Pansies, with those interesting faces, watching you so seriously from the garden bed, (maybe saying ‘pick me I’d love to come inside’) as you pass by. The pansy is a hybrid of a couple of viola species, early varieties of which were wildflowers throughout many parts of Europe, the viola family includes both pansies and violets. William Thompson, gardener on the estate of Lord Gambier at Iver, Buckinghamshire in 1823 began crossing various species of viola that were the start of the modern Viola X wittrockiana or pansy. The name pansy is derived from the French word pensée meaning ‘thought’ because the flower resembles a face deep in thought. The pansy is a symbol for ‘Free thought’.
While initially biennials, modern hybrids have been bred to be annuals. Through the years breeders have given us a wide range of colours to choose from including yellow, gold, orange, purple, violet, red, white and almost black. They fall into three main colour groups, a single colour such as yellow or blue, a single colour with black lines radiating out from the centre or the most common with the dark centre or ‘face’. A pansy flower has 2 top petals which overlap slightly, 2 side petals and a single bottom petal.
Some pansies, usually the yellow or blue ones, have a delicate perfume which is noticeable in the early morning, this was stronger in the original pansies.
In cold climates the pansy grows in the warmer months but in our warmer climate they grow best in our cooler months and will go on blooming as the warm weather starts but as it heats up will soon stop blooming and die. They do not like hot and muggy weather. Pansies can be grown in the garden or in pots. Pots can be moved into the house for short periods but prefer the outdoors. They do best in a rich, well drained soil with a ph between 6.0 and 6.5. They grow and flower best in full sun, but will tolerate partial shade but too much shade will cause them to get straggly and not flower. Plants will grow to about 20cm in diameter and about 15 to 20cm high. Seeds can be planted directly into the soil or in seed trays but they are small seeds so don’t plant too deeply and water in well (They take a while to germinate). When they start flowering pick flowers with their stem to go in vases or float bowls or if you prefer to leave them in the garden remove the spent flowers to encourage more flowers. Foliar fertilising will help them to bloom and stay healthier for longer.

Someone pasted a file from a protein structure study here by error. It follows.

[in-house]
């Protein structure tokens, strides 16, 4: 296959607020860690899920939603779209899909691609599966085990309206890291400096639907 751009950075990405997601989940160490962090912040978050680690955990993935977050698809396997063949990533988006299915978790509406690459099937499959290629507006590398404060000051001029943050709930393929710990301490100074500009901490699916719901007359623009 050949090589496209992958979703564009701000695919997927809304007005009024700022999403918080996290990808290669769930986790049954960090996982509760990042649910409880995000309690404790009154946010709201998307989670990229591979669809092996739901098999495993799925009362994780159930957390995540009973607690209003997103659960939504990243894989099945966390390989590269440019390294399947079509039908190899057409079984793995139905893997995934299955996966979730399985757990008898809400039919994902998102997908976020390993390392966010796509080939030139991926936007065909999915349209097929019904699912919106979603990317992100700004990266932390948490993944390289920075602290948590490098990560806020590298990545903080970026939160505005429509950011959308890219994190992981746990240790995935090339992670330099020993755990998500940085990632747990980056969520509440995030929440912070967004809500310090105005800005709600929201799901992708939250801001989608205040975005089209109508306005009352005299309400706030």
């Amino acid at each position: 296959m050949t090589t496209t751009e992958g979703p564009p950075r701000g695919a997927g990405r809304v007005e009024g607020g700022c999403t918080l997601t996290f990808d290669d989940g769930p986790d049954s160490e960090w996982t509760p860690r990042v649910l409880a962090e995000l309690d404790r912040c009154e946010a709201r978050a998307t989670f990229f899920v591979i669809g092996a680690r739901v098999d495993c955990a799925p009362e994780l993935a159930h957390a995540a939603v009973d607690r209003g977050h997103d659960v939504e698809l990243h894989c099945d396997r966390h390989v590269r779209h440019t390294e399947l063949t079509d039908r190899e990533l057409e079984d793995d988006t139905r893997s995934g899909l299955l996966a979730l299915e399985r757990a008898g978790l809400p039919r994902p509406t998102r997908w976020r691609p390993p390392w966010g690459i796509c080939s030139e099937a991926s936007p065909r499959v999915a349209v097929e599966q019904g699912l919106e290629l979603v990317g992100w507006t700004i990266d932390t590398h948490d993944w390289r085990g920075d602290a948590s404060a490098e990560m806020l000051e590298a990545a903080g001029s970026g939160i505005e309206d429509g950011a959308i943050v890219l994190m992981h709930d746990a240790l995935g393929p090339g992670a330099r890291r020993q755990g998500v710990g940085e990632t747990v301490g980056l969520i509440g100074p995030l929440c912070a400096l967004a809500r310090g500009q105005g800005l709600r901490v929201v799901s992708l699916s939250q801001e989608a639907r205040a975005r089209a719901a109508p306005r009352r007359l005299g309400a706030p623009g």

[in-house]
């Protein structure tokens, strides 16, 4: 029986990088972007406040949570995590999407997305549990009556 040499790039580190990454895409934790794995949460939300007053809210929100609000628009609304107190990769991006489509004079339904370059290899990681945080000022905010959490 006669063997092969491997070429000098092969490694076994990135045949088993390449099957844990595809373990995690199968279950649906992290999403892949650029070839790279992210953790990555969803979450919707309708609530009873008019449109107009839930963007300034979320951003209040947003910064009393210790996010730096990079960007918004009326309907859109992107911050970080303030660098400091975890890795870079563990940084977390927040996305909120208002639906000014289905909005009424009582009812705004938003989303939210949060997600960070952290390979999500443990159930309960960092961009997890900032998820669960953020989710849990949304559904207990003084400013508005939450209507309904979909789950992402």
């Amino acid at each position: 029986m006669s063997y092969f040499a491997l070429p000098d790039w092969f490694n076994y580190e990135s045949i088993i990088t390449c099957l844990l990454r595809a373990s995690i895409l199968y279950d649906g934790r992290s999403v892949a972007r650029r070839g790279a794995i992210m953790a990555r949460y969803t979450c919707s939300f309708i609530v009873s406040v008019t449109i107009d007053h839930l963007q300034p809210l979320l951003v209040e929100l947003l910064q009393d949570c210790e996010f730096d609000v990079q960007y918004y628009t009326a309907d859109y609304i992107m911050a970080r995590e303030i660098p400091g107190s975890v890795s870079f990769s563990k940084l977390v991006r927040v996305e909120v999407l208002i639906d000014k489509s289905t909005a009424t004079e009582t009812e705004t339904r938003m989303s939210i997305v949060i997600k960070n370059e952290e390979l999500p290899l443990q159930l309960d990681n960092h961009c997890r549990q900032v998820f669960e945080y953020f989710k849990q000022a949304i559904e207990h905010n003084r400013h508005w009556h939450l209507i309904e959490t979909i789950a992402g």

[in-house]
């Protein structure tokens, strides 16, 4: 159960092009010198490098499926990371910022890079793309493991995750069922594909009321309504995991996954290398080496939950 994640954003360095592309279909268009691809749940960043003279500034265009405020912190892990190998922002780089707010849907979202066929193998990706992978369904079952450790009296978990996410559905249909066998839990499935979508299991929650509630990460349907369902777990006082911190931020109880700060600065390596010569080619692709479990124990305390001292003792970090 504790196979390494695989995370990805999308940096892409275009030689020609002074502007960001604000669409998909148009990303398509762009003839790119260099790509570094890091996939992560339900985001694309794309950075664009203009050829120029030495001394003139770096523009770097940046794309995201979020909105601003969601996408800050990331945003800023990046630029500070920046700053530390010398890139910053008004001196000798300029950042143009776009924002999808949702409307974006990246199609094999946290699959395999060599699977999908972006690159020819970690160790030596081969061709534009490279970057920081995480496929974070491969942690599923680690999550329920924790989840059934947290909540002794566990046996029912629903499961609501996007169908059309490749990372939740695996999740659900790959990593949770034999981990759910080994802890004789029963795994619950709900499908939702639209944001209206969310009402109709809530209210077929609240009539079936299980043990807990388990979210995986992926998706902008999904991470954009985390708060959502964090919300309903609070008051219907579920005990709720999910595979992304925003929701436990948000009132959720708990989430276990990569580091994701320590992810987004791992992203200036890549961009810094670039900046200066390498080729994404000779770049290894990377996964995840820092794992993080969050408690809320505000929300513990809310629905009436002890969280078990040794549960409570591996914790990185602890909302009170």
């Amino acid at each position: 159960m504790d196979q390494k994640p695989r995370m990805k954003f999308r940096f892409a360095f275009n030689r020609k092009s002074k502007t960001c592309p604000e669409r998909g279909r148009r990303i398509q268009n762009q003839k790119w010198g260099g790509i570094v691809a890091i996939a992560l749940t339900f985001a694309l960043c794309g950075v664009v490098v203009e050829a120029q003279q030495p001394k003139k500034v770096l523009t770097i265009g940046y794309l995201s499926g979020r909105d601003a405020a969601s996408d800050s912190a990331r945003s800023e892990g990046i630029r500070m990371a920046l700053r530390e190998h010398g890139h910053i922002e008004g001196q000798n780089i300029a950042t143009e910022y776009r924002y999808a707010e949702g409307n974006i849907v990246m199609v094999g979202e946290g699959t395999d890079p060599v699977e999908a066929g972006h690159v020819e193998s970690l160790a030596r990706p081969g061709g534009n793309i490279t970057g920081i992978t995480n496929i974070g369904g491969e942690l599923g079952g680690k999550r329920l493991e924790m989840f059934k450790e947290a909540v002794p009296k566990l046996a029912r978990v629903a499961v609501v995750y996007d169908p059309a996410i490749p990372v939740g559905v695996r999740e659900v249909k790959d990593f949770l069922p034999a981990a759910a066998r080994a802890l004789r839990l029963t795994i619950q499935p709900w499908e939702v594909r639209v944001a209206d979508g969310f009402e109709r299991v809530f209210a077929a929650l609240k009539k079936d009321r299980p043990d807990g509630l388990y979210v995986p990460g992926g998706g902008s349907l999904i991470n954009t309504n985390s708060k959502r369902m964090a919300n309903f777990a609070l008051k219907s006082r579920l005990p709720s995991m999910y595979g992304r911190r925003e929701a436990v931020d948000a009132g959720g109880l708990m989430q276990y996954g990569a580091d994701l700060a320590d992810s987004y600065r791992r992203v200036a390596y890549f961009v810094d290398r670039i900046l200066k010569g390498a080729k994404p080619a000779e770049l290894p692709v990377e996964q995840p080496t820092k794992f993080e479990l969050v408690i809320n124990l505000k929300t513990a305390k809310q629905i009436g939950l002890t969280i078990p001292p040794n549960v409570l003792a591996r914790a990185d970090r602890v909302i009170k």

They don’t have too many problems when growing. Slugs and snails do like their succulent leaves as do grasshoppers and occasionally aphids may attack them. Snails and slugs can be stopped with barriers or traps and the aphids can be treated with a ‘soap spray’. Pansies don’t like to be thirsty but try to water their roots not leaves. Mulch them well to conserve moisture.
Like their cousins the violets, pansy flowers are edible as are their leaves. They are high in Vitamin A and C. Flowers can be candied, used to make syrups, added to salads, as flavouring for honey or as garnishes. The flowers have a mild minty flavour.
Medicinally pansies have been used to make infusions and teas for treating skin conditions such as eczema and acne and for some urinary tract problems.
Pansies have inspired many artists and crafty people in pictures, postcards, embroidery, handiwork and ceramics. They have also inspired many writers and poets including Wordsworth, Shakespeare and D. H. Lawrence.
Add a few to your garden this year.